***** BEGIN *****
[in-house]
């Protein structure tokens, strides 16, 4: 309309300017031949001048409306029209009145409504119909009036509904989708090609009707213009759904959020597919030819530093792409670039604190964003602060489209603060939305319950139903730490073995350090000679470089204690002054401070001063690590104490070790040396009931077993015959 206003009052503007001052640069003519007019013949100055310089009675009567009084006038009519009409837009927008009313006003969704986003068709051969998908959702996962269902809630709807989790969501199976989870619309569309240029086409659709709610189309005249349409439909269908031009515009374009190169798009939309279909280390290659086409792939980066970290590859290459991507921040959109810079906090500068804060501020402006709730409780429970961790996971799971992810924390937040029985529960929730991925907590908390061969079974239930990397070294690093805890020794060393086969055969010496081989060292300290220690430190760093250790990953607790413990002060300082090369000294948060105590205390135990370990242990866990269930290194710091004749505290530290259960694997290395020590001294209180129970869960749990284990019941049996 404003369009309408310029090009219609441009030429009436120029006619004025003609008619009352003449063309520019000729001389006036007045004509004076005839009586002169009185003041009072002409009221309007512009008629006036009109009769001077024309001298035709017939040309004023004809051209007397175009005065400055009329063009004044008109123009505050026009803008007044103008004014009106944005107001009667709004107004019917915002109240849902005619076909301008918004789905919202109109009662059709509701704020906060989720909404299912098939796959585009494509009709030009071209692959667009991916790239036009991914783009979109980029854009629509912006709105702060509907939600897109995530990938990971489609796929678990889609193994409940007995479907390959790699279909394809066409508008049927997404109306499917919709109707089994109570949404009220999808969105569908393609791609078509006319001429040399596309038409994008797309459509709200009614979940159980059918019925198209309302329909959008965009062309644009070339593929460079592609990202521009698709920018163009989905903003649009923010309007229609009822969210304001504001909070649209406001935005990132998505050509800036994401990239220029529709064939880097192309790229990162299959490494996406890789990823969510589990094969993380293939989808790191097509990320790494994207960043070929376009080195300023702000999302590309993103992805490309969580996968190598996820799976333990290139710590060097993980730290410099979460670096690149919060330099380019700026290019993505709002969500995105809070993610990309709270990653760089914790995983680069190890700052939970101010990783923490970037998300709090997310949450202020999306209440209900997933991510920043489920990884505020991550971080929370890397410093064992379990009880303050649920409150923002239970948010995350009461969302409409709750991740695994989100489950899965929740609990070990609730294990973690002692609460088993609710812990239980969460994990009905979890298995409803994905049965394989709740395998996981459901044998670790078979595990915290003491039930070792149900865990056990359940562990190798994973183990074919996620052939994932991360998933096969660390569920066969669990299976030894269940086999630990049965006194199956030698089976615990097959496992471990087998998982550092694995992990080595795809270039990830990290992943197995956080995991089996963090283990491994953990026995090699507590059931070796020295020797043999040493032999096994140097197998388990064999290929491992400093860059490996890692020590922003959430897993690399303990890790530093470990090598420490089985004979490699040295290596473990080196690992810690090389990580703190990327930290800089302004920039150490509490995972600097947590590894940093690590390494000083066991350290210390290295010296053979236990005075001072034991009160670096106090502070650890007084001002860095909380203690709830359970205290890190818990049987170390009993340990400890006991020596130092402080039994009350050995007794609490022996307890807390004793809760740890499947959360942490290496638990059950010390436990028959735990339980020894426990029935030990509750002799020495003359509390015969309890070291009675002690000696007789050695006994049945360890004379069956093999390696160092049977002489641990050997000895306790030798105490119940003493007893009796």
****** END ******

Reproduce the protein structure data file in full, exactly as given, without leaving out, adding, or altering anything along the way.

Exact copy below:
[in-house]
């Protein structure tokens, strides 16, 4: 309309300017031949001048409306029209009145409504119909009036509904989708090609009707213009759904959020597919030819530093792409670039604190964003602060489209603060939305319950139903730490073995350090000679470089204690002054401070001063690590104490070790040396009931077993015959 206003009052503007001052640069003519007019013949100055310089009675009567009084006038009519009409837009927008009313006003969704986003068709051969998908959702996962269902809630709807989790969501199976989870619309569309240029086409659709709610189309005249349409439909269908031009515009374009190169798009939309279909280390290659086409792939980066970290590859290459991507921040959109810079906090500068804060501020402006709730409780429970961790996971799971992810924390937040029985529960929730991925907590908390061969079974239930990397070294690093805890020794060393086969055969010496081989060292300290220690430190760093250790990953607790413990002060300082090369000294948060105590205390135990370990242990866990269930290194710091004749505290530290259960694997290395020590001294209180129970869960749990284990019941049996 404003369009309408310029090009219609441009030429009436120029006619004025003609008619009352003449063309520019000729001389006036007045004509004076005839009586002169009185003041009072002409009221309007512009008629006036009109009769001077024309001298035709017939040309004023004809051209007397175009005065400055009329063009004044008109123009505050026009803008007044103008004014009106944005107001009667709004107004019917915002109240849902005619076909301008918004789905919202109109009662059709509701704020906060989720909404299912098939796959585009494509009709030009071209692959667009991916790239036009991914783009979109980029854009629509912006709105702060509907939600897109995530990938990971489609796929678990889609193994409940007995479907390959790699279909394809066409508008049927997404109306499917919709109707089994109570949404009220999808969105569908393609791609078509006319001429040399596309038409994008797309459509709200009614979940159980059918019925198209309302329909959008965009062309644009070339593929460079592609990202521009698709920018163009989905903003649009923010309007229609009822969210304001504001909070649209406001935005990132998505050509800036994401990239220029529709064939880097192309790229990162299959490494996406890789990823969510589990094969993380293939989808790191097509990320790494994207960043070929376009080195300023702000999302590309993103992805490309969580996968190598996820799976333990290139710590060097993980730290410099979460670096690149919060330099380019700026290019993505709002969500995105809070993610990309709270990653760089914790995983680069190890700052939970101010990783923490970037998300709090997310949450202020999306209440209900997933991510920043489920990884505020991550971080929370890397410093064992379990009880303050649920409150923002239970948010995350009461969302409409709750991740695994989100489950899965929740609990070990609730294990973690002692609460088993609710812990239980969460994990009905979890298995409803994905049965394989709740395998996981459901044998670790078979595990915290003491039930070792149900865990056990359940562990190798994973183990074919996620052939994932991360998933096969660390569920066969669990299976030894269940086999630990049965006194199956030698089976615990097959496992471990087998998982550092694995992990080595795809270039990830990290992943197995956080995991089996963090283990491994953990026995090699507590059931070796020295020797043999040493032999096994140097197998388990064999290929491992400093860059490996890692020590922003959430897993690399303990890790530093470990090598420490089985004979490699040295290596473990080196690992810690090389990580703190990327930290800089302004920039150490509490995972600097947590590894940093690590390494000083066991350290210390290295010296053979236990005075001072034991009160670096106090502070650890007084001002860095909380203690709830359970205290890190818990049987170390009993340990400890006991020596130092402080039994009350050995007794609490022996307890807390004793809760740890499947959360942490290496638990059950010390436990028959735990339980020894426990029935030990509750002799020495003359509390015969309890070291009675002690000696007789050695006994049945360890004379069956093999390696160092049977002489641990050997000895306790030798105490119940003493007893009796």